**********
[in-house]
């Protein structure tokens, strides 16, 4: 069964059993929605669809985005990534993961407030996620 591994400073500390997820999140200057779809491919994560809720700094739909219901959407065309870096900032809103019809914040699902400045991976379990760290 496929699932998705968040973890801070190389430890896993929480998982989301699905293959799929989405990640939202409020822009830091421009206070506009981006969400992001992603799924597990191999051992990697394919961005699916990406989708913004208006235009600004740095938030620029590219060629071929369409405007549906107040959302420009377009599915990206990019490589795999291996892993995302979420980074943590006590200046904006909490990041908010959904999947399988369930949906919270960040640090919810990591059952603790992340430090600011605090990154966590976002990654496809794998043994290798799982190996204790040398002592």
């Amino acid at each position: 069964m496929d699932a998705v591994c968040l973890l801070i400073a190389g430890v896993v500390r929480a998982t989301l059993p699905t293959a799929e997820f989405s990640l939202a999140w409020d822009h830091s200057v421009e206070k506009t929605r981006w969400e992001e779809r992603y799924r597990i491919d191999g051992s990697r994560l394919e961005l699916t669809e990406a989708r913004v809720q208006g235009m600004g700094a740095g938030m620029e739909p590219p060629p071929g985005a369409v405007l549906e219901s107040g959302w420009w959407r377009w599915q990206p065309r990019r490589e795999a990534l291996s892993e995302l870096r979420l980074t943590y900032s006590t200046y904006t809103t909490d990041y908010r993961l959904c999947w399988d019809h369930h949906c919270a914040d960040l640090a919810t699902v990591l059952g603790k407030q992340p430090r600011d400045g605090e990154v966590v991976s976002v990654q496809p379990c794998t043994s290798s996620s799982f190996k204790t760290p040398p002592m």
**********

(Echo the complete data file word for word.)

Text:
[in-house]
């Protein structure tokens, strides 16, 4: 069964059993929605669809985005990534993961407030996620 591994400073500390997820999140200057779809491919994560809720700094739909219901959407065309870096900032809103019809914040699902400045991976379990760290 496929699932998705968040973890801070190389430890896993929480998982989301699905293959799929989405990640939202409020822009830091421009206070506009981006969400992001992603799924597990191999051992990697394919961005699916990406989708913004208006235009600004740095938030620029590219060629071929369409405007549906107040959302420009377009599915990206990019490589795999291996892993995302979420980074943590006590200046904006909490990041908010959904999947399988369930949906919270960040640090919810990591059952603790992340430090600011605090990154966590976002990654496809794998043994290798799982190996204790040398002592």
């Amino acid at each position: 069964m496929d699932a998705v591994c968040l973890l801070i400073a190389g430890v896993v500390r929480a998982t989301l059993p699905t293959a799929e997820f989405s990640l939202a999140w409020d822009h830091s200057v421009e206070k506009t929605r981006w969400e992001e779809r992603y799924r597990i491919d191999g051992s990697r994560l394919e961005l699916t669809e990406a989708r913004v809720q208006g235009m600004g700094a740095g938030m620029e739909p590219p060629p071929g985005a369409v405007l549906e219901s107040g959302w420009w959407r377009w599915q990206p065309r990019r490589e795999a990534l291996s892993e995302l870096r979420l980074t943590y900032s006590t200046y904006t809103t909490d990041y908010r993961l959904c999947w399988d019809h369930h949906c919270a914040d960040l640090a919810t699902v990591l059952g603790k407030q992340p430090r600011d400045g605090e990154v966590v991976s976002v990654q496809p379990c794998t043994s290798s996620s799982f190996k204790t760290p040398p002592m």